tee to a file descriptor

tee to a file descriptor $ tee >(cat – >&2) the tee command does fine with file names, but not so much with file descriptors, such as &2 (stderr). This uses process redirection to tee to the specified descriptor.

In the sample output, it\’s being used to tee to stderr, which is connected with the terminal, and to wc -l, which is also outputting to the terminal. The result is the output of bash –version followed by the linecount

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by David Winterbottom (codeinthehole.com)

URL: http://feedproxy.google.com/~r/Command-line-fu/~3/pRzpSThZ6IQ/tee-to-a-file-descriptor


coproc help – a new feature in bash

Image via Wikipedia

In the bash version 4.0, there is a new concept called coproc. This is very useful for some of the daily tasks.

co-process starts a process in the background, optionally with a NAME, with which other processes can communicate. This can be a very good substitution for pipes in lots of cases. You can learn more about coproc in the link below:

The coproc keyword [Bash Hackers Wiki]

From the man page for bash:
A coprocess is a shell command preceded by the coproc reserved word. A
coprocess is executed asynchronously in a subshell, as if the command
had been terminated with the & control operator, with a two-way pipe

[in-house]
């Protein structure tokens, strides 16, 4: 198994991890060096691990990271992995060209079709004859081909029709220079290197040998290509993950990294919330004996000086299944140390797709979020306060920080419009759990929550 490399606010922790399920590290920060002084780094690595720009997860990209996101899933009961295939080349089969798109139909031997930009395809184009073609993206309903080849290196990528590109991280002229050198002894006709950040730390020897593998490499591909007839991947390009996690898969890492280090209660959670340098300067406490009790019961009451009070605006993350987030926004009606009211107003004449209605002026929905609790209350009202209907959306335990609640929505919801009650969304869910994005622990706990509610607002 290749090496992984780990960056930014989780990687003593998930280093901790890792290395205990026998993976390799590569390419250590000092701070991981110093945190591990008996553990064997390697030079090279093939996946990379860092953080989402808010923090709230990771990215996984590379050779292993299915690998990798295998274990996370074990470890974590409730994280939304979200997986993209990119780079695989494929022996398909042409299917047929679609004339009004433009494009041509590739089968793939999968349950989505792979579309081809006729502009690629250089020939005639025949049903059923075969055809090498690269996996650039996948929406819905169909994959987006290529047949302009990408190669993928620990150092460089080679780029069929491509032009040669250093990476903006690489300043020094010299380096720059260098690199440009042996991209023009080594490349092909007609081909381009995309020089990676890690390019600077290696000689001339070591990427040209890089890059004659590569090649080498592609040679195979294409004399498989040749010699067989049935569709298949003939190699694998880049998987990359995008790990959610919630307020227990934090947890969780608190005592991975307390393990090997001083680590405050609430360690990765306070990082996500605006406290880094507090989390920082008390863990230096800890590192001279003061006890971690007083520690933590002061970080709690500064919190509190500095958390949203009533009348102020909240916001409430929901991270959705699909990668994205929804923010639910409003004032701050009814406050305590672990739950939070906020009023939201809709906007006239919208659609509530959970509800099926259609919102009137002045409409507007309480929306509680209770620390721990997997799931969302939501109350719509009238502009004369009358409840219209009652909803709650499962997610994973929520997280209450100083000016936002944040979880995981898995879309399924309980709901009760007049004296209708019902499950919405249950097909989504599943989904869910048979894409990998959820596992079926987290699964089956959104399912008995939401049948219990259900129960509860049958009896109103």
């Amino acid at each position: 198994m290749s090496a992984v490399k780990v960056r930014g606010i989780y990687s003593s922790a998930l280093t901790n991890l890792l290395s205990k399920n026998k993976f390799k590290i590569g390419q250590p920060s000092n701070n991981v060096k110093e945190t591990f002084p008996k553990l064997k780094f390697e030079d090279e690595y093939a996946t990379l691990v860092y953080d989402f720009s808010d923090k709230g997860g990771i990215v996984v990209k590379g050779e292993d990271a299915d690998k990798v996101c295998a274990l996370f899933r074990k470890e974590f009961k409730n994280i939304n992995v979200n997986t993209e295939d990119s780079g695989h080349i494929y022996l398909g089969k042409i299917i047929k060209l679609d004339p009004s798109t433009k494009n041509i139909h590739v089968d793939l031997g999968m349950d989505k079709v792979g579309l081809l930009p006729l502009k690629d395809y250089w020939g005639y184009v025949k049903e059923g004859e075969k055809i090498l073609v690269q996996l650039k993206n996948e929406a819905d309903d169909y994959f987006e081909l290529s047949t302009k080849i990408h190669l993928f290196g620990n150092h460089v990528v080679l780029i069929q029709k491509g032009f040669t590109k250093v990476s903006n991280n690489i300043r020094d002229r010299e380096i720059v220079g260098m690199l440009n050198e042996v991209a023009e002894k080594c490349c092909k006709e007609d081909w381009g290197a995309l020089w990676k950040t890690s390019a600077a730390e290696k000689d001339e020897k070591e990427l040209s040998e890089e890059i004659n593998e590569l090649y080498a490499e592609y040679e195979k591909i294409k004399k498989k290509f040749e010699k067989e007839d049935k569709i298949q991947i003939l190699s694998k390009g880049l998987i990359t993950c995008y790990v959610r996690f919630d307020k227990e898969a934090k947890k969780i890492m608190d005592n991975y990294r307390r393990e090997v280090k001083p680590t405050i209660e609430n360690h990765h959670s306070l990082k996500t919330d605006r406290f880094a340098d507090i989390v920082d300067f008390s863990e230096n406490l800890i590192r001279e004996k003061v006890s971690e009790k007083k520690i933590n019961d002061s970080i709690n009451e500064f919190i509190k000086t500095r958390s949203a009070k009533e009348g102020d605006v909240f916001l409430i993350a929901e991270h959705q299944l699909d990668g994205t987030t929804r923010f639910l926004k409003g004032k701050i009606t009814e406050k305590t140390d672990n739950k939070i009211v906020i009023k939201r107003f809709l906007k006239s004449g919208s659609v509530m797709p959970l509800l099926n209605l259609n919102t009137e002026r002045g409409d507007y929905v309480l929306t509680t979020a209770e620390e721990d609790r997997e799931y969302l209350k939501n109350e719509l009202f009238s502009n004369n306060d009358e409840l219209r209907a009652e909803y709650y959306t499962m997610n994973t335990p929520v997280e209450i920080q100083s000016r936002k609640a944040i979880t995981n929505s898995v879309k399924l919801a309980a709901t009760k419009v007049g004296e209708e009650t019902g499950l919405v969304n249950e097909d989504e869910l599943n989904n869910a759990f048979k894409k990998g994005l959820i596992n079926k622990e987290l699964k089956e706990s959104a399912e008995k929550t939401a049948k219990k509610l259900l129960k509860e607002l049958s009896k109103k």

established between the executing shell and the coprocess.

The format for a coprocess is:

coproc [NAME] command [redirections]

This creates a coprocess named NAME. If NAME is not supplied, the
default name is COPROC. NAME must not be supplied if command is a sim-
ple command (see above); otherwise, it is interpreted as the first word
of the simple command. When the coproc is executed, the shell creates
an array variable (see Arrays below) named NAME in the context of the
executing shell. The standard output of command is connected via a
pipe to a file descriptor in the executing shell, and that file
descriptor is assigned to NAME[0]. The standard input of command is
connected via a pipe to a file descriptor in the executing shell, and
that file descriptor is assigned to NAME[1]. This pipe is established
before any redirections specified by the command (see REDIRECTION
below). The file descriptors can be utilized as arguments to shell
commands and redirections using standard word expansions. The process
id of the shell spawned to execute the coprocess is available as the
value of the variable NAME_PID. The wait builtin command may be used
to wait for the coprocess to terminate.